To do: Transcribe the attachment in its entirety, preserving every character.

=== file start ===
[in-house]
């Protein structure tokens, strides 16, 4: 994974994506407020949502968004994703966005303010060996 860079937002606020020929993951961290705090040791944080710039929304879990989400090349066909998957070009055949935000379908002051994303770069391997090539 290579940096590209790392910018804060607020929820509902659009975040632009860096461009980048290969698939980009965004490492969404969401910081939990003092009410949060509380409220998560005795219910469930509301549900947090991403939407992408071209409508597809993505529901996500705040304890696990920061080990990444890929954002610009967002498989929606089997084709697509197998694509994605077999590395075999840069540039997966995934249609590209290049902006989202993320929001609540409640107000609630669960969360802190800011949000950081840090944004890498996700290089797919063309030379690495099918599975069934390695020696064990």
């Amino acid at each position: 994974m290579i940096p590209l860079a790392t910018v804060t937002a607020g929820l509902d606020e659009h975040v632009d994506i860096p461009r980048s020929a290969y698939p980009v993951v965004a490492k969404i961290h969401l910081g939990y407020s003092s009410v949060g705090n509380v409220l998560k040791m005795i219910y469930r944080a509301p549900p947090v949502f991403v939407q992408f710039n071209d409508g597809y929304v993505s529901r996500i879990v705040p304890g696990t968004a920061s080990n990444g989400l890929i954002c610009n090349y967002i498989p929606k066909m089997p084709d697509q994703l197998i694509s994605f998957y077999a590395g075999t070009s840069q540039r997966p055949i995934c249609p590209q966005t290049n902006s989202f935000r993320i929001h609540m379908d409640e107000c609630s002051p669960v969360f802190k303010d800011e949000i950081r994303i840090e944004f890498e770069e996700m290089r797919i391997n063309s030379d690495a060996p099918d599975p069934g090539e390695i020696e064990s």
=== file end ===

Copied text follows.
[in-house]
């Protein structure tokens, strides 16, 4: 994974994506407020949502968004994703966005303010060996 860079937002606020020929993951961290705090040791944080710039929304879990989400090349066909998957070009055949935000379908002051994303770069391997090539 290579940096590209790392910018804060607020929820509902659009975040632009860096461009980048290969698939980009965004490492969404969401910081939990003092009410949060509380409220998560005795219910469930509301549900947090991403939407992408071209409508597809993505529901996500705040304890696990920061080990990444890929954002610009967002498989929606089997084709697509197998694509994605077999590395075999840069540039997966995934249609590209290049902006989202993320929001609540409640107000609630669960969360802190800011949000950081840090944004890498996700290089797919063309030379690495099918599975069934390695020696064990």
């Amino acid at each position: 994974m290579i940096p590209l860079a790392t910018v804060t937002a607020g929820l509902d606020e659009h975040v632009d994506i860096p461009r980048s020929a290969y698939p980009v993951v965004a490492k969404i961290h969401l910081g939990y407020s003092s009410v949060g705090n509380v409220l998560k040791m005795i219910y469930r944080a509301p549900p947090v949502f991403v939407q992408f710039n071209d409508g597809y929304v993505s529901r996500i879990v705040p304890g696990t968004a920061s080990n990444g989400l890929i954002c610009n090349y967002i498989p929606k066909m089997p084709d697509q994703l197998i694509s994605f998957y077999a590395g075999t070009s840069q540039r997966p055949i995934c249609p590209q966005t290049n902006s989202f935000r993320i929001h609540m379908d409640e107000c609630s002051p669960v969360f802190k303010d800011e949000i950081r994303i840090e944004f890498e770069e996700m290089r797919i391997n063309s030379d690495a060996p099918d599975p069934g090539e390695i020696e064990s």